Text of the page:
Understanding how vertical farming can support sustainable crop growth
Here in a guest blog with CHAP, Dave Scott, Founder and Chief Technical Officer for Intelligent Growth Solutions (IGS), explains how vertical farming can work alongside traditional farming to secure a more sustainable future for crop production.
“Vertical farming enables us to build a precision-controlled growing environment that allows farmers to combat the challenges facing more traditional forms of agriculture. Since IGS was founded, almost a decade ago now, we have been very open about the process and implications of the technology, which has made people more open and accepting of what it can do for them.”
Future-proofing food production
Having access to a vertical farm or similar controlled environment agriculture systems is a valuable tool which can support farmers and growers and help to shore up supply chain reliability. For example, if a severe climatic event impacted crop yield and supply, this could be mitigated by supplementing production in vertical farms. Further uses expand to plant propagation, elevating a crop’s nutritional profile or generating a higher and more reliable yield. Overall, there are hundreds of crop types that can be grown in vertical farms, each with a different purpose, from full seed to harvest crops like herbs or leafy greens, to crops for propagation such as strawberries or brassicas, through to non-edible crops like tree seedlings or plants for pharmaceutical or fragrance industries.
With the expansion of the vertical farming sector, we can also support the traditional farming sector with reliable data and the science we are developing. Each day we gain a deeper understanding of the varied growth cycles for crops and in turn this enables us to finetune the process. It’s key to note that our opinions continue to change and evolve over time, as we are right at the cusp of understanding a plant’s interaction with its environment.
Expanding current knowledge gaps
If we look at one of the primary growth factors for plants – light colour – it is well established that red and blue light promote growth. However, as much as we agree with this concept in principle, the reality is far more complex. There are other colours that contribute to developing a more intense flavour or start the flowering event, for example.
On top of this, what is also essential and has been overlooked in the past is the light supply: does your vertical farm provide a clean static light or is it pulsating? All these different factors are monitored and combined to make up what we call the ‘recipe’. This includes everything that happens to the crop from lighting to watering or nutrient delivery, to inspection or harvesting.
An additional factor that we also incorporate in a recipe is energy efficiency. Our goal is to only use what is essential for crop growth and if implemented correctly, vertical farming can be highly cost effective.
It’s through such findings that we can contribute to the wider agricultural sector and support cross-industry collaboration. Sharing information is crucial, not only within our own organisation but with research partners and businesses with a similar focus, including the traditional farming sector, commercial growers or seed producers.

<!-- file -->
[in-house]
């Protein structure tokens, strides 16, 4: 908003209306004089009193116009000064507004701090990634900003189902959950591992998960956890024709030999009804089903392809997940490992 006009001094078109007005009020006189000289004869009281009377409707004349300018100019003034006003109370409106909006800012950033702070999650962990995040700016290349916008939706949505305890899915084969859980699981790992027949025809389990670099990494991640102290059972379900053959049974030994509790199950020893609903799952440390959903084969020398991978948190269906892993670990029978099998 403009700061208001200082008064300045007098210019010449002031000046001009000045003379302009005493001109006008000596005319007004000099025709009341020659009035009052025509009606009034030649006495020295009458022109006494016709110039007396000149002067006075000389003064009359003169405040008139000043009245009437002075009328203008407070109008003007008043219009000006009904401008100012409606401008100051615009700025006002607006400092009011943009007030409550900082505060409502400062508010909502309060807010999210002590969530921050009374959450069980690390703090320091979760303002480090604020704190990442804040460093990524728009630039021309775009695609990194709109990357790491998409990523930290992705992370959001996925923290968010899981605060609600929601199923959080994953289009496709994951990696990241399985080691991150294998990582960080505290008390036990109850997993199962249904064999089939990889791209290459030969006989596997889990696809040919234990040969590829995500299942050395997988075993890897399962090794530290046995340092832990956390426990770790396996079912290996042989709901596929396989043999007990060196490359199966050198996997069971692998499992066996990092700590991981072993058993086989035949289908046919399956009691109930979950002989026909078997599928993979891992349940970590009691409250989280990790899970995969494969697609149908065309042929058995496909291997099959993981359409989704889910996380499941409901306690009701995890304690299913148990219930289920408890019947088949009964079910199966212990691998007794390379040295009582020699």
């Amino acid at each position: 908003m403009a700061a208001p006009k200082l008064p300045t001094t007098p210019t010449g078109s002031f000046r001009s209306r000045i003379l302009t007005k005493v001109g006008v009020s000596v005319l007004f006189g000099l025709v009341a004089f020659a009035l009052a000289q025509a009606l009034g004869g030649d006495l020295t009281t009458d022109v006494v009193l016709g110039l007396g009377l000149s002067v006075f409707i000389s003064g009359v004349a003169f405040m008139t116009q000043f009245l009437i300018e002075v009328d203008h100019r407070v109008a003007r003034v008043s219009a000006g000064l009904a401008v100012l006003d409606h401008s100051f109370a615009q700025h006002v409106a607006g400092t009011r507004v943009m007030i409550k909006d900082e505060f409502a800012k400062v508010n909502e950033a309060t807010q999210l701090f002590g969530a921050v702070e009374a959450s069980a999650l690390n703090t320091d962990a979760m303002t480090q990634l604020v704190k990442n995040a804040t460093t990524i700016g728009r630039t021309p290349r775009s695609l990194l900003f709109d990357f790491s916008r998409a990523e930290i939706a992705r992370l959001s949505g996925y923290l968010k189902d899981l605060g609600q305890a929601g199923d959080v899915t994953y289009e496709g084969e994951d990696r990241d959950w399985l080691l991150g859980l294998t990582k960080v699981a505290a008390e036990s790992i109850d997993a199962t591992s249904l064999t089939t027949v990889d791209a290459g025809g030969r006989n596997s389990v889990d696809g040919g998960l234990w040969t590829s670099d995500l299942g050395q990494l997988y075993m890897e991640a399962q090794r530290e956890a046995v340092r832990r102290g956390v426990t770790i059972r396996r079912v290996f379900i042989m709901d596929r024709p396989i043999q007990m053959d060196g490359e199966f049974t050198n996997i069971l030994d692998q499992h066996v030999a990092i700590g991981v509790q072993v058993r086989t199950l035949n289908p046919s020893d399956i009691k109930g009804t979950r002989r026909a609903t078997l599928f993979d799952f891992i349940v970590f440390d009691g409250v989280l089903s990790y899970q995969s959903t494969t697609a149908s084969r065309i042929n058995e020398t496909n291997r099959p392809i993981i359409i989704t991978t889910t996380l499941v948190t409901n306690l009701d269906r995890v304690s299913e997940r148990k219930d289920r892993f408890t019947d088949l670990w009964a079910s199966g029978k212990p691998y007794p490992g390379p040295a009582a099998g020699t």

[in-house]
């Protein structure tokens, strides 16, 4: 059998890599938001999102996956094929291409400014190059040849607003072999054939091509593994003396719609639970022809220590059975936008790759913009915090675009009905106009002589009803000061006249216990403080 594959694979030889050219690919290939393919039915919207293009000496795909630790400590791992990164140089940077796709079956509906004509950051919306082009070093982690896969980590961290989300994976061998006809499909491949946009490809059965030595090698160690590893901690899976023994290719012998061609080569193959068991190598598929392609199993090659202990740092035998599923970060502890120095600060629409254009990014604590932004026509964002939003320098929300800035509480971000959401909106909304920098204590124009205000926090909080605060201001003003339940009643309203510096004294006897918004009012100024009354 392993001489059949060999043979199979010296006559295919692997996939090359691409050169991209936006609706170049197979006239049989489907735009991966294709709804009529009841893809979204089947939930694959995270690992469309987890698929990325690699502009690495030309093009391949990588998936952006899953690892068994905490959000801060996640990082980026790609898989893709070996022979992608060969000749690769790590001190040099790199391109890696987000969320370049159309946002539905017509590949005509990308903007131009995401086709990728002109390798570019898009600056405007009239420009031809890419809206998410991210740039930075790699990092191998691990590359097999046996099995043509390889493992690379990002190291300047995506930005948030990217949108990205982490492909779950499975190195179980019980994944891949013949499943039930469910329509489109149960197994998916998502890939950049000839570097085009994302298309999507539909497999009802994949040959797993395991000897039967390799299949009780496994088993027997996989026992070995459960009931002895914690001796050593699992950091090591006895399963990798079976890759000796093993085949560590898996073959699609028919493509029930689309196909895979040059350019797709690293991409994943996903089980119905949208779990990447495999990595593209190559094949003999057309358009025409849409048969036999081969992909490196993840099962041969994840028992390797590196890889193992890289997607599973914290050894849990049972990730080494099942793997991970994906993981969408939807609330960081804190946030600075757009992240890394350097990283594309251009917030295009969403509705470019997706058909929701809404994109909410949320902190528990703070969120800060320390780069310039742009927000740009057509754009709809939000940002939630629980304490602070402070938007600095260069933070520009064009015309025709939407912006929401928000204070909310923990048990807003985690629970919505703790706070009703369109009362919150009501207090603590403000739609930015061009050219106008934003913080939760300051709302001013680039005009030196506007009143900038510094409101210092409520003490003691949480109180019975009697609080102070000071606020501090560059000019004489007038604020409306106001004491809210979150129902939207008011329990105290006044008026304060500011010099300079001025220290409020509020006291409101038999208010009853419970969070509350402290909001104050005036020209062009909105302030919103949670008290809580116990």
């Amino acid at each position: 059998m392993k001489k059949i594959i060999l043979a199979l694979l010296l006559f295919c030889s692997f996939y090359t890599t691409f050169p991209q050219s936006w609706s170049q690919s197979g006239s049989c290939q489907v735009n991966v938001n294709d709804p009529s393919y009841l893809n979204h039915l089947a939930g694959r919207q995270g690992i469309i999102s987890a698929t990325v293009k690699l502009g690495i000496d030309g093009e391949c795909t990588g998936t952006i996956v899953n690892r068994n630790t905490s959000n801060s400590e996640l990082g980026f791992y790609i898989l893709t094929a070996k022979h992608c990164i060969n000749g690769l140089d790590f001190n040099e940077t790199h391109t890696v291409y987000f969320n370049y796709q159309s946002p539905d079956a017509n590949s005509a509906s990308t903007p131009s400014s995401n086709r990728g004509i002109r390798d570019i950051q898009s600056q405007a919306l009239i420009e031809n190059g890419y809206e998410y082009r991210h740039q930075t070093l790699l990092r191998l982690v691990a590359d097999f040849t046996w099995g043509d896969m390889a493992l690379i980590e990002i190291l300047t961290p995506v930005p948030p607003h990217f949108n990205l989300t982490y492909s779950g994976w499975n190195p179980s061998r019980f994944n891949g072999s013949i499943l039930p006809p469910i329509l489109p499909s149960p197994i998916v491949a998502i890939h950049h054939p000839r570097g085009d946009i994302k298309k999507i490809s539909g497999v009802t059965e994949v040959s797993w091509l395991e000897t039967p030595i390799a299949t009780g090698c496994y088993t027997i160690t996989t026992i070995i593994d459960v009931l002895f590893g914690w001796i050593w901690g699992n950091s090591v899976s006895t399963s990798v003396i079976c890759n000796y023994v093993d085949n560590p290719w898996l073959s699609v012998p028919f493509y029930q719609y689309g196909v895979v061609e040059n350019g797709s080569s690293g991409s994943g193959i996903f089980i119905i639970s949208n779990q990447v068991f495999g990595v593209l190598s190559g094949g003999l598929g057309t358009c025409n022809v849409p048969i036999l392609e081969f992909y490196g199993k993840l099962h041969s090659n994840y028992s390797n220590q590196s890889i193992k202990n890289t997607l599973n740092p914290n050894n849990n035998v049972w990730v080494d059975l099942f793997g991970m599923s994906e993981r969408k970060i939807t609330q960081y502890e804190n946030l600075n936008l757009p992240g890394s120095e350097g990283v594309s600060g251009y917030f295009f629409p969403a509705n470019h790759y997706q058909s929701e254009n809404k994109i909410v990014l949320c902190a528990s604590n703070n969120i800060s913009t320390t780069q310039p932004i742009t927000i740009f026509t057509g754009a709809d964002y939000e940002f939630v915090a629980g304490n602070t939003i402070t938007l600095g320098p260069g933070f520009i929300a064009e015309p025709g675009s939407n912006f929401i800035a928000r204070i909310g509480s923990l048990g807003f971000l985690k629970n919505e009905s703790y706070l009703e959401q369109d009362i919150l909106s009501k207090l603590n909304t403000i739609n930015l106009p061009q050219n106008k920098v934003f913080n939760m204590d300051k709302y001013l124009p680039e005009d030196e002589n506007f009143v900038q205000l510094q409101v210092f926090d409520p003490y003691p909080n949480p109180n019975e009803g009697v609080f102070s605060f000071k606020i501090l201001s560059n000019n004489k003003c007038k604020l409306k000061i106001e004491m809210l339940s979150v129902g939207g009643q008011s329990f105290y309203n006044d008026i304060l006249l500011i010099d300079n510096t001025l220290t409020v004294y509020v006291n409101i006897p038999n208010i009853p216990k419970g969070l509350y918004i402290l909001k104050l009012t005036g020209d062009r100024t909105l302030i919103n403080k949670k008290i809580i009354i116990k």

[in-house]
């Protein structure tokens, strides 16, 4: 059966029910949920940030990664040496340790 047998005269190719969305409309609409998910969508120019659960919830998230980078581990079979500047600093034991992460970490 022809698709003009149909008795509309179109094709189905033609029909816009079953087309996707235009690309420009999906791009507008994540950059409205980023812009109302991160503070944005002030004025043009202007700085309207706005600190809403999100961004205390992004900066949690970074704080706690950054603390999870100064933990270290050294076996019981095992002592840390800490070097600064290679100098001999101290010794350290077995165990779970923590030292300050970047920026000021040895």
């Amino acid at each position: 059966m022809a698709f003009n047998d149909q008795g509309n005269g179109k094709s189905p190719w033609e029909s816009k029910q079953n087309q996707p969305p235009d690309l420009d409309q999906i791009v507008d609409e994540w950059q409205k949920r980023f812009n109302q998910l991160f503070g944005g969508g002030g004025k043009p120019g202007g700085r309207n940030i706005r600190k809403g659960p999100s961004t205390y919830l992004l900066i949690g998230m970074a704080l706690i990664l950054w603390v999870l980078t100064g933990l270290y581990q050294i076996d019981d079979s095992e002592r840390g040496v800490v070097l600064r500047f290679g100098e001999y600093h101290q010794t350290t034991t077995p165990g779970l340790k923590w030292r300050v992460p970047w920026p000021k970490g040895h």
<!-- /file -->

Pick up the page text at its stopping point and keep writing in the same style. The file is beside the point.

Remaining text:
As vertical farming is a relatively new industry, you cannot work in isolation. In our case, the IGS Crop Research Centre is positioned next to the James Hutton Institute in Dundee. As a result, we have had the opportunity to team up on this journey. This relationship provided us not only with structure to the data that we captured and stored but also granted us access to research equipment that we would otherwise not have had. It has also given our research real integrity. The collaboration that we as a commercial business have built with them is strong and mutually beneficial.
Paving the way forward for vertical farming
Unfortunately, in recent times we have also seen multiple vertical farming ventures struggling, and even on occasion failing. We have seen businesses striving to be experts across multiple fields: they aim to develop the technology, build and operate farms and sell produce on to offtakers and end consumers.
At IGS, we have made a pledge to the market that we will only ever grow produce for research and development – whether that be for our own or for customer trials. In doing so, we enable growers and farmers to be the experts in their fields while giving them the very best technology to help them succeed. We believe that by focusing on our own area of expertise and not spreading ourselves too thin, we can forge strong relationships across the sector and ensure this nascent industry continues to thrive and deliver real change to the future of agriculture.
Personally, I am looking forward to this technology being adopted on a wider scale and contributing to the knowledge pool of how to grow nutritious, sustainable and healthy crops.”
CHAP aims to build networks of leading scientists, farmers, advisors, businesses and academia to understand industry priorities and develop innovative solutions. To be our next guest contributor, e-mail email@example.com
Please note, the opinions expressed in this article are the author’s own and do not necessarily reflect the views or opinions of CHAP.